SHEEO releases The State Imperative: Aligning Tuition Policies with Strategies for Affordability

Thursday, November 9, 2017

Contact:  Robert E. Anderson, President, State Higher Education Executive Officers  (303) 541-1605 (  or Andy Carlson, Principal Policy Analyst, State Higher Education Executive Officers (303) 541-1607 (

The report is available on the SHEEO website here.

Boulder, Colorado – The State Higher Education Executive Officers Association (SHEEO) is pleased to release its eighth report on the policies and procedures governing tuition and fee rate setting and financial aid at the state level: The State Imperative: Aligning Tuition Policies with Strategies for Affordability. According to Lumina Foundation (whose generous support made this report possible), 40 states now have attainment goals. Meeting these goals requires focused efforts to address the rising costs of postsecondary education and college affordability; however, 68 percent of survey respondents indicated there was not a unified strategy to address affordability that considers tuition, fees, and financial aid. Instead, most states are addressing affordability at the margins through aid programs or policies to encourage desired student behavior. How tuition rates are set each year may significantly impact their effectiveness.

Rob Anderson, president of SHEEO, writes that “It is critical that states consider the role that tuition policy plays in overall student affordability. A multi-year state strategy that leverages state appropriations and financial aid along with tuition would provide students and their families greater certainty that obtaining a postsecondary credential is within their grasp.”

In this report, SHEEO recommends that its members, state policymakers, governing boards, and institution presidents work together to develop strategies aligned with states goals to guide how tuition and fees are set each year. This type of approach would:
• Incorporate tuition policy into broader affordability and attainment strategies;
• Seek coordination of key institutional revenue sources;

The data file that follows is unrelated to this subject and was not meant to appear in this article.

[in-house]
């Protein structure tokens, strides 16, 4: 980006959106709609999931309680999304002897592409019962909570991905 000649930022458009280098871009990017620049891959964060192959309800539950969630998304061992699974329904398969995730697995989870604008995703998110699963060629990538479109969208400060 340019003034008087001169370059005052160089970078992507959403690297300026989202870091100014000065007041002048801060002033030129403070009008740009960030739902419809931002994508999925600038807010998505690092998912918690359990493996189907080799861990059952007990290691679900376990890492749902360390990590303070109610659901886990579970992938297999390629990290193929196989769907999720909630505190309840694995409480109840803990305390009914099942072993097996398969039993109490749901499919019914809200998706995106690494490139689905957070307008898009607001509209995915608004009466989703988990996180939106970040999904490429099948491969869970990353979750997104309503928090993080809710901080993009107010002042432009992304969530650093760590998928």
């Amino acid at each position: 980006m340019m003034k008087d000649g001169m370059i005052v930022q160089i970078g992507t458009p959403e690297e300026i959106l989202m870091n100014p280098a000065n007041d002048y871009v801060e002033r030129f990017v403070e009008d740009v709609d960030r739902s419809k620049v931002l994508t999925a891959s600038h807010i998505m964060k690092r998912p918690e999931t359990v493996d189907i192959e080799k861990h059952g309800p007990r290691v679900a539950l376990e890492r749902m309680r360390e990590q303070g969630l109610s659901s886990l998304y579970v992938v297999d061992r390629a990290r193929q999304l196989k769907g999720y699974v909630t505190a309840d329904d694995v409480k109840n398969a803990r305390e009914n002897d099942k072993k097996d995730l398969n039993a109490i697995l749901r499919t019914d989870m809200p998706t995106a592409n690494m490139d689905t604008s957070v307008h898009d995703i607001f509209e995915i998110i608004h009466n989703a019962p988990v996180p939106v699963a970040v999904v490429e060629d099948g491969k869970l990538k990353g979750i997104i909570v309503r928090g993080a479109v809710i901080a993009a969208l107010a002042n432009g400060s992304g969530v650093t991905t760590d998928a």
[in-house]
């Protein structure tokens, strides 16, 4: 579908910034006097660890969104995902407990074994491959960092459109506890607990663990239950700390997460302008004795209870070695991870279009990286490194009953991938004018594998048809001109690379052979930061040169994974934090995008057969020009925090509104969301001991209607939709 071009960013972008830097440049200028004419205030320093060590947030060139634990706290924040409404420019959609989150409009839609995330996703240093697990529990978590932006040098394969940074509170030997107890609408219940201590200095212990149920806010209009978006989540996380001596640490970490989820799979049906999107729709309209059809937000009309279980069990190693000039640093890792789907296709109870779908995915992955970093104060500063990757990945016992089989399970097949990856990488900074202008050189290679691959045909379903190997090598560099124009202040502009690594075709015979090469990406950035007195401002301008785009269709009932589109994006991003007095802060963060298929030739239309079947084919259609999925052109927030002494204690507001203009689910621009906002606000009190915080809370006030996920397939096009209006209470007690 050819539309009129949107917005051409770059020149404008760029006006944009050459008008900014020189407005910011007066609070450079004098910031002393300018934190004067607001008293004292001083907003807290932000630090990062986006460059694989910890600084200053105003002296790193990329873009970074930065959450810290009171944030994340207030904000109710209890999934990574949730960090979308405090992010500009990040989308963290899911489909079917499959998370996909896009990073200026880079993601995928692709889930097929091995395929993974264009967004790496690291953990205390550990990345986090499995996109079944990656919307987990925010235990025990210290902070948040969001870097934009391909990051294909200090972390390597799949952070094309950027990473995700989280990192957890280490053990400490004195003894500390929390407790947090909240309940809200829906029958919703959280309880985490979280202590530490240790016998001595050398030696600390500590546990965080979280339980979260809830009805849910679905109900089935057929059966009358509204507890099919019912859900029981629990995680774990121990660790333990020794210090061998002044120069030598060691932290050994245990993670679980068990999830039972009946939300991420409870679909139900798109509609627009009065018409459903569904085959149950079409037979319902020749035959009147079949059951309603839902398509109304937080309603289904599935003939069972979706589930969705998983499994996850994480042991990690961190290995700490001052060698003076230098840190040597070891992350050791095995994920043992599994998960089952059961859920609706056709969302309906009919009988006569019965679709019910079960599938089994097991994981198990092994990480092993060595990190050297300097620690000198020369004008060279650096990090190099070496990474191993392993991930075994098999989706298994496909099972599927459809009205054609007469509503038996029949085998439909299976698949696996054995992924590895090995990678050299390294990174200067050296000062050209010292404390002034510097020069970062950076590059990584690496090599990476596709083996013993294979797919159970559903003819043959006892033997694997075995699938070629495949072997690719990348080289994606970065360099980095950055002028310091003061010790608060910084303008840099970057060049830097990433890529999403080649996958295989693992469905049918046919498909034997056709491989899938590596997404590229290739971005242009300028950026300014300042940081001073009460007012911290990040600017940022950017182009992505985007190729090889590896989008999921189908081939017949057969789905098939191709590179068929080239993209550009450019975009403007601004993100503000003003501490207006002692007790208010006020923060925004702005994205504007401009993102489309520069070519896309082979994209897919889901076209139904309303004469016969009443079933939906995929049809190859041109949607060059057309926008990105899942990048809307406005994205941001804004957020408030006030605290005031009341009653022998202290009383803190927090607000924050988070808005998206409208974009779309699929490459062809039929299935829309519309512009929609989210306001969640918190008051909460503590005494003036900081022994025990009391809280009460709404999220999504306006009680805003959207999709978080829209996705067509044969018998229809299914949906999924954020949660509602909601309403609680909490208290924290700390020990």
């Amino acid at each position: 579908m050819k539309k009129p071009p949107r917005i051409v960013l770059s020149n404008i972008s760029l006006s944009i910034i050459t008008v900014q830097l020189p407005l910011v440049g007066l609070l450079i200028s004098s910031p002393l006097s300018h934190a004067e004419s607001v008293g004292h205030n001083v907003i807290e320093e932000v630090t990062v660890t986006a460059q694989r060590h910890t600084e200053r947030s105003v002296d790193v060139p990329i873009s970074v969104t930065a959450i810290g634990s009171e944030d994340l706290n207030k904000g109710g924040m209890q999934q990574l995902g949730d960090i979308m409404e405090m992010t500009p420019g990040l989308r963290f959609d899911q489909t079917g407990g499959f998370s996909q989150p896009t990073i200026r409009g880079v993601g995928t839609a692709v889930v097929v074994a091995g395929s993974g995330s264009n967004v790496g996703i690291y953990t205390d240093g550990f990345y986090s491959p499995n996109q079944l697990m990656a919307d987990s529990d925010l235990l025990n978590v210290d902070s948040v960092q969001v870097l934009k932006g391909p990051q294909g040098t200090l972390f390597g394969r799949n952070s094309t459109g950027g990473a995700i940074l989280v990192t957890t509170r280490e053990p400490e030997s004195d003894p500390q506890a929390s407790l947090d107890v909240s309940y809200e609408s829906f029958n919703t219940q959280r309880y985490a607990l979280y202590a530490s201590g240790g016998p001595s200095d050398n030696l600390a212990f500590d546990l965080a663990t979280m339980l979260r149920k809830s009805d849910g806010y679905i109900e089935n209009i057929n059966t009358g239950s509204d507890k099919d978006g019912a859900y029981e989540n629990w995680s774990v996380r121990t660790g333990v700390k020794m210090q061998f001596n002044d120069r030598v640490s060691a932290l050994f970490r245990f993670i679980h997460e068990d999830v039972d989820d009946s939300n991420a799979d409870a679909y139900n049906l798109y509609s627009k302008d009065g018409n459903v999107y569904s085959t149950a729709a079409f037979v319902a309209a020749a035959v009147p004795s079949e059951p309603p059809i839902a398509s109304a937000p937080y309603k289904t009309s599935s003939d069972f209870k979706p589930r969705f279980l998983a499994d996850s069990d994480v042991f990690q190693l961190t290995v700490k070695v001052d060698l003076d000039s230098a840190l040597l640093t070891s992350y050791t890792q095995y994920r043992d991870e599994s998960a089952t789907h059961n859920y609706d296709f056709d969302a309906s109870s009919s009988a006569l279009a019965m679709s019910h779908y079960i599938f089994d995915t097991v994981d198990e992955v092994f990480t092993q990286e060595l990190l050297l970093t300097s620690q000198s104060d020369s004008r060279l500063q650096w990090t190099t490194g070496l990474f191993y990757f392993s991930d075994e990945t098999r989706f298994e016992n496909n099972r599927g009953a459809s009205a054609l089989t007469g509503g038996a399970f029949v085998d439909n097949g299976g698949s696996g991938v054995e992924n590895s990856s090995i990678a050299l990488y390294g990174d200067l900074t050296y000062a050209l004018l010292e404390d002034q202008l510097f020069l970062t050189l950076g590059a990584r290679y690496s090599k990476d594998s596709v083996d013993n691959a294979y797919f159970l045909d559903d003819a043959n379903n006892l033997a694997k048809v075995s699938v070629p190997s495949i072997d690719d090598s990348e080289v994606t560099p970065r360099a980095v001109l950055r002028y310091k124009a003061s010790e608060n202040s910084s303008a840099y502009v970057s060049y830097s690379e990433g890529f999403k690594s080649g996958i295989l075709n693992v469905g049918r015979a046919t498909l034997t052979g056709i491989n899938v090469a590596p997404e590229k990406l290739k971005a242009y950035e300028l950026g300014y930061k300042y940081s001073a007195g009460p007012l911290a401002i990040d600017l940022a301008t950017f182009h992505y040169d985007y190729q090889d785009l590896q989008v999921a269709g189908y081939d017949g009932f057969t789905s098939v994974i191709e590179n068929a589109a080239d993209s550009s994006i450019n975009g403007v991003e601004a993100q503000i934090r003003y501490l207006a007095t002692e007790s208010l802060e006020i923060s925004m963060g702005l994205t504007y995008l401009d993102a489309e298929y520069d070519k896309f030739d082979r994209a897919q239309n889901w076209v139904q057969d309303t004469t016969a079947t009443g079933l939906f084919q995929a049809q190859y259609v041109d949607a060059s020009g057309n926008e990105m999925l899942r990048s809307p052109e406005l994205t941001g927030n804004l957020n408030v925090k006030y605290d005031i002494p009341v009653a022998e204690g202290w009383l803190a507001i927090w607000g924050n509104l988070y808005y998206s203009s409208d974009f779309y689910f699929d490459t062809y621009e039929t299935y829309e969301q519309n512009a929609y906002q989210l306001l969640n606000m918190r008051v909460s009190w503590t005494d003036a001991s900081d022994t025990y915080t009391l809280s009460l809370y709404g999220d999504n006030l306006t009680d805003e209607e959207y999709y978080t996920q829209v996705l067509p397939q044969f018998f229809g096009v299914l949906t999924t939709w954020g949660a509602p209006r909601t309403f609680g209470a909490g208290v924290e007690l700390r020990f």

• Consider the impact of tuition policy on state financial aid programs;
• Consider institutional revenue needs when implementing tuition freezes;
• Establish more transparency around institutional expenditures; and
• Take a multi-year, transparent approach to tuition policy.

Each state’s process is different but regardless of how tuition rates are set in a state, some balance must be struck between the cost to students and families and the revenue needs of postsecondary institutions. That has led some state legislatures to set limits on tuition and fees. However, hard limits on allowable tuition rate increases that do not take institutional revenue into account have the potential to undermine state attainment strategies when the institution lacks sufficient funds to provide key supports and services, especially low-income and underserved students. Andy Carlson, a principal policy analyst at SHEEO and one of the authors of the report, recalls his time working at a state SHEEO agency: “Each year the legislature set a different limit on how much tuition could go up. There was no incentive for governing boards to do anything other than increase tuition to the maximum allowable limit. A longer-term approach would go a long way to enabling governing boards to balance cost with revenue needs.”

“After a decade of state disinvestment, tuition has emerged as a primary revenue source,” said SHEEO Executive Committee Chair Eileen Klein. “It is imperative we work together to balance the cost to students and families with the need for institutional revenue. Transparency and accountability must be our guideposts as we ensure sustainability for our institutions and address affordability for our students and families.” Klein also is president of the Arizona Board of Regents.

While no state has fully adopted these recommendations, there are best practice examples highlighted in the report. John Armstrong, a SHEEO policy analyst and one of the authors of the report noted: “States like Virginia, Texas and Ohio (among others) have adopted different means of addressing affordability and their tracked progress toward ambitious and measurable goals unites their efforts to make college affordable.”

SHEEO’s periodic surveys of state tuition, fee and financial assistance policies detail the tuition setting process, analyze strategies to price tuition and fee rates among states, and examine the interaction between tuition and fee policies and financial aid. This 2017 version of the report was expanded to note how tuition policies are used for attainment goals, and case studies were added on a variety of topics, such as how states address affordability for students through tuition, fee and financial aid policies.